Mac OS X 10.6.6 and the brand new Mac App Store were released just days ago, as promised, even showing up a few hours before the official 9 AM PST start time. I found myself, like many other Mac fanatics, breaking open the virtual shrink-wrap on the new store and having a look around.
Making it Easy
The Mac App Store is likely to have its biggest impact on new and, dare I say less geeky, Mac users. A couple of weeks from now, when all the new Macs that people will buy are pre-loaded with 10.6.6, finding and purchasing third-party applications is going to be a lot easier. The very fact that the Mac App Store is so familiar — and installed right there on the Dock — means that many more people will be able to be connected with high-quality, very useful applications that they would never previously have known about.
While there are concerns of another ‘race to the bottom’ with regards to pricing, it seems more than credible that developers will also do very well out of the Mac App Store, just because they will be reaching more eyes than before and will shift more copies of their code.
So, it’s great for new Mac users, it’s great for developers. The App Store is a great success on the iPhone, iPod touch and iPad, but is it really the right fit for the Mac?
The Future of the ‘Other’ Way
It’s certainly the case that right now, if you don’t want to use the Mac App Store, you don’t have to at all. You are still more than welcome to install software from any other source just as before.
What concerns me the most is the future of the ‘other’ way to install applications. I don’t think that support for alternative software sources would ever be cut off without warning, but I am fearful that new operating system features, for example, will only available to applications that are distributed through the App Store. That would result in a slow, gradual descent into obsolescence for any alternative distribution to the App Store. Or, at very least, it would make life much more difficult for those developers and users who want to play outside the walled garden.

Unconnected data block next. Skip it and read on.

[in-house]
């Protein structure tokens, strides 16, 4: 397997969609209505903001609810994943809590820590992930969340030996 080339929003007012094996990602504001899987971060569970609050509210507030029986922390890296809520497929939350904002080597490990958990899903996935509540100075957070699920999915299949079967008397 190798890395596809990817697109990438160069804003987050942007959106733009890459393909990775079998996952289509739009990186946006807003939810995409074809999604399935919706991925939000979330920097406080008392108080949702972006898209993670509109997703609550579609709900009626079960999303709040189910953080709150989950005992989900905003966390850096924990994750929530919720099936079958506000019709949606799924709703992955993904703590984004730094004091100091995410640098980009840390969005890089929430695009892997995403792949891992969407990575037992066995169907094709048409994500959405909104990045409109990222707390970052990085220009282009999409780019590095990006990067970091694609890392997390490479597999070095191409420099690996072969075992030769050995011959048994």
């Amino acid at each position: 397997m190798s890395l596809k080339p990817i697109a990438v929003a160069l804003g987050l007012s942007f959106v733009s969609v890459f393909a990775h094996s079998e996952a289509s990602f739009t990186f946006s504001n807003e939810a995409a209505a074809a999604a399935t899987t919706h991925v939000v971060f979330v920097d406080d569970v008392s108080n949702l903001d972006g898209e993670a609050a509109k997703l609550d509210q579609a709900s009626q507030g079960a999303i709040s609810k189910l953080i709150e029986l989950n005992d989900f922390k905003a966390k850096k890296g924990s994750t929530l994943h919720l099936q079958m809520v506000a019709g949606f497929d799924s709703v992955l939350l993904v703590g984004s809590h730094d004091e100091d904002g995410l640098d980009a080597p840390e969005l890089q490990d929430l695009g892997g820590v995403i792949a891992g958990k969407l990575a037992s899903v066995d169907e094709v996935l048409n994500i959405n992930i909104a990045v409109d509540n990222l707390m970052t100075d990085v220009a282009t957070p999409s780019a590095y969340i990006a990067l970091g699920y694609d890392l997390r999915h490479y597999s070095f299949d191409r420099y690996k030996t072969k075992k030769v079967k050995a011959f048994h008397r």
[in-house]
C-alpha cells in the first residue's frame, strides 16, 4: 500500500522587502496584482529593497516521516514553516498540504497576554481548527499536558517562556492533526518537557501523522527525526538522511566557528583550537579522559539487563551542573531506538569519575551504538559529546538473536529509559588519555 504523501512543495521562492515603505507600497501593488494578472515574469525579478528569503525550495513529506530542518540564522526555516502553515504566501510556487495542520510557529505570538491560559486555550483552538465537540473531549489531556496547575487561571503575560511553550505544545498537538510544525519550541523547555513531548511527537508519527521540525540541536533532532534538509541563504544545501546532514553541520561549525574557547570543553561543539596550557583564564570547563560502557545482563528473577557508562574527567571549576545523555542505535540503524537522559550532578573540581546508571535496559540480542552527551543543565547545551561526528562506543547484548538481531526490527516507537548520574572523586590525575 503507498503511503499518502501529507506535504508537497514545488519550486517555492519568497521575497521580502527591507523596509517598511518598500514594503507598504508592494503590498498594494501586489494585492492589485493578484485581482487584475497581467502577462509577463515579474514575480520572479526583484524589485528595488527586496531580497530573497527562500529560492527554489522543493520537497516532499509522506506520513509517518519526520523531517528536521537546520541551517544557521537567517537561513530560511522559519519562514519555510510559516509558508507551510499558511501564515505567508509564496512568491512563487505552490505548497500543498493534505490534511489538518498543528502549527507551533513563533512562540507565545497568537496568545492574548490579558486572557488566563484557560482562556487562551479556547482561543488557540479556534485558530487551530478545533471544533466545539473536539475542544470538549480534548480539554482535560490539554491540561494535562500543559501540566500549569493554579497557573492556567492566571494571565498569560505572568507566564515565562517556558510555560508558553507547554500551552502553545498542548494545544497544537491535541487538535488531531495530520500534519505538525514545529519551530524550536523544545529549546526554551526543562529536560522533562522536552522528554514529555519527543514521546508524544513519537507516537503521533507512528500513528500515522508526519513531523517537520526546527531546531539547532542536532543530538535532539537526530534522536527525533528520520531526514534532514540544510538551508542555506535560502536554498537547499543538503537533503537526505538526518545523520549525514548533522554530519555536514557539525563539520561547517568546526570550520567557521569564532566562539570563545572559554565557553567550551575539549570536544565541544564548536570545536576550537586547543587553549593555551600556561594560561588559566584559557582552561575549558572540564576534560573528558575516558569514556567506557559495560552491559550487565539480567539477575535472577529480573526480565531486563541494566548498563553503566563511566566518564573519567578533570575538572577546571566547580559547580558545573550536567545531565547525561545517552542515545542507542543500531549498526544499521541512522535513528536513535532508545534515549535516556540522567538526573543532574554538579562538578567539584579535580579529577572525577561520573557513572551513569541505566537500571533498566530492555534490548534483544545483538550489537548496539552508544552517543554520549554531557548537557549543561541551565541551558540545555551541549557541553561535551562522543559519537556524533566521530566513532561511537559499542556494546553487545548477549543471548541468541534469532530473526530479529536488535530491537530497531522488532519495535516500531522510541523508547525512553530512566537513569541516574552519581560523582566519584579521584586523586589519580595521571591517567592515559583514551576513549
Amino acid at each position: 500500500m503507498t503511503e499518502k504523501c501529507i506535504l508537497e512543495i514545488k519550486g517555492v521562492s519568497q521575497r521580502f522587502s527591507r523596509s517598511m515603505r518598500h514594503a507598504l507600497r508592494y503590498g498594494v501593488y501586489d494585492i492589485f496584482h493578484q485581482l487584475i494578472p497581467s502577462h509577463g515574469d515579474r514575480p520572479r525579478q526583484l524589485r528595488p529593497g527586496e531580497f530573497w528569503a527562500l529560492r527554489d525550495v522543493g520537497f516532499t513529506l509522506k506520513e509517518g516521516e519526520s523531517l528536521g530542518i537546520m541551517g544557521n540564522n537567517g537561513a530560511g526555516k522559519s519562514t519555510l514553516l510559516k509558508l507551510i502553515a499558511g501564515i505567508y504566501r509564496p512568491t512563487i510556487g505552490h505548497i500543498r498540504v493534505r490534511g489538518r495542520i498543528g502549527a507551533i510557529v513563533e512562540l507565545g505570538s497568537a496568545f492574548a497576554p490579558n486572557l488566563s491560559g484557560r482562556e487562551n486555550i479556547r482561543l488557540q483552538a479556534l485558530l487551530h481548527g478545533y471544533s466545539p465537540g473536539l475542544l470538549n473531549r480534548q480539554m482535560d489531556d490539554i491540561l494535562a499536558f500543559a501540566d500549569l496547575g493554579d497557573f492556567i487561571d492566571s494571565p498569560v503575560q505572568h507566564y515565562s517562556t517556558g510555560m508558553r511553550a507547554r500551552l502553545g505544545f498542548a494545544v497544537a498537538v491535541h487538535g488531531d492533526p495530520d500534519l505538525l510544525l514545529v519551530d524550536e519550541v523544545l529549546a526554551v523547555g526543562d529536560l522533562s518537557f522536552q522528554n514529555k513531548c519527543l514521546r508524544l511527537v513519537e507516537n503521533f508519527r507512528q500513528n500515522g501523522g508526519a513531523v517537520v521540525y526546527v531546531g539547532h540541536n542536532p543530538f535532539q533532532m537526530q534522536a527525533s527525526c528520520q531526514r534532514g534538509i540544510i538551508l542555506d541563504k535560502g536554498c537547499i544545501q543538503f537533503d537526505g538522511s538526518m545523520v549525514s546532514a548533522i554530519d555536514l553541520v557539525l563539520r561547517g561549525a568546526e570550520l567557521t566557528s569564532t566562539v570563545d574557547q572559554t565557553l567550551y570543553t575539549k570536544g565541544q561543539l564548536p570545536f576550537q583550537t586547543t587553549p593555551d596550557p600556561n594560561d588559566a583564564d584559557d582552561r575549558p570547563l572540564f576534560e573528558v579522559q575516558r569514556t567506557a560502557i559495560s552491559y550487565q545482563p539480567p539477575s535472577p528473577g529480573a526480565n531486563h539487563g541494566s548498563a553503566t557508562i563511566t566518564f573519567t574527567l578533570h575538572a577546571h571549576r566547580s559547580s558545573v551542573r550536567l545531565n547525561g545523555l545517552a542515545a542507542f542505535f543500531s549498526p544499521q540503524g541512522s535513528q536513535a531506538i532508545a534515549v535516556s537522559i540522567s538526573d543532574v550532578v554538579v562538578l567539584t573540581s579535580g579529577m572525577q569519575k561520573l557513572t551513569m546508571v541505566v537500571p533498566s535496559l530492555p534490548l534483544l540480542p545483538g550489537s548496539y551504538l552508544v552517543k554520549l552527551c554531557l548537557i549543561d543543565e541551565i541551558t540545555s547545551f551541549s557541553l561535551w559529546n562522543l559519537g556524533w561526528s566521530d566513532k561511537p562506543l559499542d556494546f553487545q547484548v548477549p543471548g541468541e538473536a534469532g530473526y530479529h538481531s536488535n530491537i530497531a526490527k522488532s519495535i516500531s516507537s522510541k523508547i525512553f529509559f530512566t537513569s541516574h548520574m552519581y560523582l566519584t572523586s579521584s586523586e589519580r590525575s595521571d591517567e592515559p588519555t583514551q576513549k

It’s particularly concerning because while the iPhone has always been a locked-down platform by nature of being a cell phone, and the iPad just an extension of that idea, we have always had complete control over our Macintosh computers — since 1984 (if we’ve been in the game that long). Nobody is questioning that we still retain that freedom today, but what might the future of the Mac spell?
It’s a question we can’t answer yet, but it is something to keep in mind.
I don’t think the Mac App Store is a bad thing. I don’t think it’s a bad thing at all. But I do think that as Mac users, we should be and we should continue to be under no obligation to use it. A general purpose desktop computer is a very different thing to an iOS appliance — and I think it should always be under the end user’s control.
In short — the App Store is a direction in which a lot of things will be going. I just hope it isn’t the only direction we’re allowed to go.